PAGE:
This last point is driven home in Part Six, “We Scholars.” Here, Nietzsche criticizes the modern tendency toward scholarly specialization as an attempt to force philosophers to become something like assembly line workers who are merely instruments for the happiness and prosperity of society as a whole; in other words “slaves” to the community. You see this today in colleges and universities, of course. Everyone is encouraged to specialize, to dig deep into a single area of study and thus to make a contribution to the collective well of knowledge that can then benefit all people. Scholarship, in this sense, is “good” according to its utility.  Nietzsche objects to this perspective on the role of the philosopher and instead asserts:

“He shall be greatest who can be loneliest, the most concealed, the most deviant, the human being beyond good and evil, the master of his virtues, he that is overrich in will. Precisely this shall be called greatness: being capable of being as manifold as whole, as ample as full.” (Aphorism 212).

Notice that the qualities he alludes to as “great” are similar to the ones he attributes to women: ambiguity, fecundity (as in childbirth), and obscurity. The great scholar, then, is no herd animal. He is a free spirit who stands alone and is misunderstood by the crowd.

In Part Seven, “Our Virtues,” it is no coincidence that Nietzsche now comes back to his metaphor of woman as truth: “…even now truth finds it necessary to stifle her yawns when she is expected to give answers. In the end she is a woman: she should not be violated.” (Aphorism 220). His “philosophy of the future” is a philosophy that takes this “womanly” view of truth. It rejects “measure,” “boring utilitarianism,” and “religious” puritanism. What follows are some quite shocking and intentionally provocative statements concerning women: They should not be granted equality, and they should reject “enlightenment.” If women unlearn their fear of men and become their equals, then woman would “surrender her most womanly instincts.” (Aphorism 239). By becoming more like men, woman experiences a “borification.” (Aphorism 239). For those who have not followed along with Nietzsche’s rythym of thought up to this point, it would appear that he is advocating the preservation of the same old stale, sexist hierarchies that have dominated society for thousands of years. But this is precisely what he is not advocating. Instead, Nietzsche is suggesting that men should become more like women.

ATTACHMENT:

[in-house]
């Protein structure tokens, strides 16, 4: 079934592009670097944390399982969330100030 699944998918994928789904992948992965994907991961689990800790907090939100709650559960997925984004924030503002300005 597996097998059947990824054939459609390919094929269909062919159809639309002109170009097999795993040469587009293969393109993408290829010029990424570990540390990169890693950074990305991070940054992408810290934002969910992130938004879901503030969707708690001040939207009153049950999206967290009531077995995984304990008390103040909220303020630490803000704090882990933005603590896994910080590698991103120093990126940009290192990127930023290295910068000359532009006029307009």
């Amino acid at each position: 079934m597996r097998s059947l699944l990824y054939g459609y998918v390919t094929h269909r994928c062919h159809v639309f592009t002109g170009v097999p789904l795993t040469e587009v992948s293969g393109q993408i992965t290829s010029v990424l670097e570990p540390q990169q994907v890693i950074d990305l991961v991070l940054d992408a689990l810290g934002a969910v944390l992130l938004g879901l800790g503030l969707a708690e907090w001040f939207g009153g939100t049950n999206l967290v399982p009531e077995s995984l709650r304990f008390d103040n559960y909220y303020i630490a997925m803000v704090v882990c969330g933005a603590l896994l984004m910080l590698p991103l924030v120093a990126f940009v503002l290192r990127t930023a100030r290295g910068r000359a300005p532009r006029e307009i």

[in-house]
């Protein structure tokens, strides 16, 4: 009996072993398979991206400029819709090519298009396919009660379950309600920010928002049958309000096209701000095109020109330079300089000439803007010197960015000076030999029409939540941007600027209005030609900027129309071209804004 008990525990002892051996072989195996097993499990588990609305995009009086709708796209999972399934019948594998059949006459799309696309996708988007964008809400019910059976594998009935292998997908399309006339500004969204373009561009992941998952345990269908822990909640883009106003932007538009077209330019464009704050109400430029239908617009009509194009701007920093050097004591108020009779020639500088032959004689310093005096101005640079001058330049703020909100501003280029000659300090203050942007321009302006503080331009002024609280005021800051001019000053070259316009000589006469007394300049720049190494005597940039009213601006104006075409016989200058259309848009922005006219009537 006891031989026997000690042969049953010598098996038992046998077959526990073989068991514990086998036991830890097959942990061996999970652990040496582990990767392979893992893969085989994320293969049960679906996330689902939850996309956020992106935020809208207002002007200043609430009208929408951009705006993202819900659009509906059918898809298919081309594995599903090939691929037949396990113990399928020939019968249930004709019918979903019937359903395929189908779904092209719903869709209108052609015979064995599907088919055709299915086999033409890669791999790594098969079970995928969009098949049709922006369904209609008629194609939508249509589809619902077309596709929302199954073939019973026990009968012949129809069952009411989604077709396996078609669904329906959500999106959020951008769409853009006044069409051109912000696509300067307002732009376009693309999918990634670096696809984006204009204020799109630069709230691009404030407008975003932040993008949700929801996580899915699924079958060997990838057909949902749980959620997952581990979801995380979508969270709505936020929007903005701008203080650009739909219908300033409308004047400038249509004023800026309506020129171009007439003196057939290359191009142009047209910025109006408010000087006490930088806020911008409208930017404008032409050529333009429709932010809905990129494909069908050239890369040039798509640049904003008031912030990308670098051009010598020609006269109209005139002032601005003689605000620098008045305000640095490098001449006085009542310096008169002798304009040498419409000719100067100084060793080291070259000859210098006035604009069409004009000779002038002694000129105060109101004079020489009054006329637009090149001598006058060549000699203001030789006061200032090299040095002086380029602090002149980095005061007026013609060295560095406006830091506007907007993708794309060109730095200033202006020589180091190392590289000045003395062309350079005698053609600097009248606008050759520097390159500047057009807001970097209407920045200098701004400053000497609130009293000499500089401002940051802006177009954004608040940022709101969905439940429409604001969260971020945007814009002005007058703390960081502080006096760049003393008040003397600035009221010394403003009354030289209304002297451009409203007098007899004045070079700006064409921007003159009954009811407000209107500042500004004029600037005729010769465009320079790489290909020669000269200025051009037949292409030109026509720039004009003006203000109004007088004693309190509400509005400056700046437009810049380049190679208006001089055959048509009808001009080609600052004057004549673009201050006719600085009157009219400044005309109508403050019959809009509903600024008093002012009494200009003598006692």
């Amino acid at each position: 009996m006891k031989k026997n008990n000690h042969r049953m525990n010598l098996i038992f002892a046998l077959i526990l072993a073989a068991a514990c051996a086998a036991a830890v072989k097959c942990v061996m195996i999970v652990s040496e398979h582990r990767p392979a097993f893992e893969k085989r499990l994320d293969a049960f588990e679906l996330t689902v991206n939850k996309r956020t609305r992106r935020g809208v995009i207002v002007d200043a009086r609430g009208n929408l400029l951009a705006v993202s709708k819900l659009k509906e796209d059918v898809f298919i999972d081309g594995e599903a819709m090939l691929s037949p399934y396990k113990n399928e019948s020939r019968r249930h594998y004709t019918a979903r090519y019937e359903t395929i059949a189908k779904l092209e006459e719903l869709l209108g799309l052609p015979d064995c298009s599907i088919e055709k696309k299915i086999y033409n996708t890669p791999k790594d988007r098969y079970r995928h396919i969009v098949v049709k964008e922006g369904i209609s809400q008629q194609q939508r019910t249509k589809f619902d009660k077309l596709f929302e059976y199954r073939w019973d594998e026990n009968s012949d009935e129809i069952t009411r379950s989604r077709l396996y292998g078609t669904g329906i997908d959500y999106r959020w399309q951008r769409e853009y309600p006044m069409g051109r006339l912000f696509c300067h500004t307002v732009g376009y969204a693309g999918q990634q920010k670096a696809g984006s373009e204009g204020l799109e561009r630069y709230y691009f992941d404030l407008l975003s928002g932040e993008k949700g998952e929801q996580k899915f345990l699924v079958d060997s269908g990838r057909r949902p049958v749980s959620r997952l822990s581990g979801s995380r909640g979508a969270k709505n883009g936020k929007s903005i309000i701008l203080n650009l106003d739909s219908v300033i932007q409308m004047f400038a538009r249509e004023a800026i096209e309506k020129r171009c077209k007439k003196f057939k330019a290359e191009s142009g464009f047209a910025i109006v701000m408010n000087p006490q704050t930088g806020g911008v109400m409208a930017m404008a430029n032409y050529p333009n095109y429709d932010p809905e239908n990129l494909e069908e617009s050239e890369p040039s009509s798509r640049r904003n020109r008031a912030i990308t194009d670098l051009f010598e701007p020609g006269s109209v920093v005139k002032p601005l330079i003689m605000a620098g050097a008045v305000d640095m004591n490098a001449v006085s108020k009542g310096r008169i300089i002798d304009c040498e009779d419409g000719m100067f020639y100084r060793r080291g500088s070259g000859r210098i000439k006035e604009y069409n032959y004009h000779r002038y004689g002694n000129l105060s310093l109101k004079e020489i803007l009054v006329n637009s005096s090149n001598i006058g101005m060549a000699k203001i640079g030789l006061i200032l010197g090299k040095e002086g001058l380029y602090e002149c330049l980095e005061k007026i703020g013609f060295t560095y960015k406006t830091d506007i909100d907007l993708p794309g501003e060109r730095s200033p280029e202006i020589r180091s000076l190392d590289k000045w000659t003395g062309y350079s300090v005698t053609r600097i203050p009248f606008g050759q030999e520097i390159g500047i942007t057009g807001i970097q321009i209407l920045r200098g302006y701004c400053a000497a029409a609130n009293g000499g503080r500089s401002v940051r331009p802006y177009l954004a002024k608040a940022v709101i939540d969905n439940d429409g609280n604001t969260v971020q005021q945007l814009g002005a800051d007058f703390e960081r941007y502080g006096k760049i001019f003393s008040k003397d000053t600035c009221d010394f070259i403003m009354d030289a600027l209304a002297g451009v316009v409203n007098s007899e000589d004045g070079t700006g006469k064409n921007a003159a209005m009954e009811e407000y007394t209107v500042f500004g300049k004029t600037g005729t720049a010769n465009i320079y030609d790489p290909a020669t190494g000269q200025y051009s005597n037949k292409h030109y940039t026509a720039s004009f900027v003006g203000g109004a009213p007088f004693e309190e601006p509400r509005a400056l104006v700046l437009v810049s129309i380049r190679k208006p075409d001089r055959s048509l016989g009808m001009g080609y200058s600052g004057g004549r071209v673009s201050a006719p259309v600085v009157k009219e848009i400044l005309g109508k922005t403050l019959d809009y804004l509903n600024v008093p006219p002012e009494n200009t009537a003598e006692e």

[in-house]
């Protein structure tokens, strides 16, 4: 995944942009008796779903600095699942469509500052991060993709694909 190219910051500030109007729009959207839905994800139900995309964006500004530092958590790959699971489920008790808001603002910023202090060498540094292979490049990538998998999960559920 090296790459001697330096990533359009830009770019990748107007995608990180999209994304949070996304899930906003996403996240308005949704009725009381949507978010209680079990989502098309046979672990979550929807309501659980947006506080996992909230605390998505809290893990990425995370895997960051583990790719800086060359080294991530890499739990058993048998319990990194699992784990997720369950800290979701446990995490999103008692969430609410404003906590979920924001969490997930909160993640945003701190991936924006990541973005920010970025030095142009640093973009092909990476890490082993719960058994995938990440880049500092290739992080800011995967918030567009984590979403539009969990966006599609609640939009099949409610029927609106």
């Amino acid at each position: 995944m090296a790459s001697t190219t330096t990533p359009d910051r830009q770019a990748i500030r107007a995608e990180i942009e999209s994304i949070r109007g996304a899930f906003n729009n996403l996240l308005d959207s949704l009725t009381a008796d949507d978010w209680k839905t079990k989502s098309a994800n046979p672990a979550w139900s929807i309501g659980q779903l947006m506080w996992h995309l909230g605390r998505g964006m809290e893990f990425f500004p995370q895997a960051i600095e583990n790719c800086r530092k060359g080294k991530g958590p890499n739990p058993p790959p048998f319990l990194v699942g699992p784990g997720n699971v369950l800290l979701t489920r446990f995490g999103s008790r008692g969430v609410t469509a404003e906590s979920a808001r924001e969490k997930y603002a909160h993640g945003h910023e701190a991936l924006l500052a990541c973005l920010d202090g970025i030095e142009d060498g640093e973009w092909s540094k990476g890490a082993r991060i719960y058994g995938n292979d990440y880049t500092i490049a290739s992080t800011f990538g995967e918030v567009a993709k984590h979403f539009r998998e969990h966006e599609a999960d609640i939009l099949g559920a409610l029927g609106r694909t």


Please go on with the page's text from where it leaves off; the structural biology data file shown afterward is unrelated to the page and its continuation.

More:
“Men have so far treated women like birds who had strayed to them from some height: as something more refined and vulnerable, wilder, stranger, sweeter, and more soulful – but as something that one has to lock up lest it fly away.” (Aphorism 237a).

In other words, just as simple-minded thinkers interpret the world as divided between mutually exclusive qualities (good/evil; strong/weak), so it is simple-minded for the philosopher to reject “feminine” virtues as incompatible with “maleness.” Both men and women are symbolic to Nietzsche of differing tendencies in culture and in philosophy, and his complaint is that we have become too “male” in the sense of emphasizing certainty, measure, usefulness, etc. as the standards for things being “true” and “good.” What is needed is a “feminine” counterbalance.

Part Eight, “Peoples and Fatherlands,” further emphasizes this point. Europe, he complains, has become fragmented by bigotry and racism. The bleak, obscure North has become divided from the sunny South, and it is time that these divisions are healed. “Europe wants to become one.” Nietzsche tells us that it is time for a “new synthesis” and that we need to “anticipate experimentally the European of the future.” (Aphorism 256).

The final Chapter, Part Nine, “What is Noble,” reaffirms Nietzsche’s vision of a new philosophy. Within every soul, there exists both strength and weakness. (Aphorism 260). Philosophers should not be afraid to recognize this ambiguity, seize it and utilize its potential in order to fashion their own new, creative, interesting and uniquely personal forms of truth. The philosopher should be an artist who courageously asserts his own “will to power,” articulating a perspective on the world that he embraces and loves, both for its beauty and, perhaps, its cruelty. A philosopher in this sense is both man and woman. He is “pregnant with new lightnings” (Aphorism 292) and yet manly in his “hardness” with himself and others.

In the closing section, “From High Mountains: Aftersong,” Nietzsche offers a poem that, in its last line, summarizes the aspiration and the hope that guides this entire book: “The wedding is at hand of dark and light – .”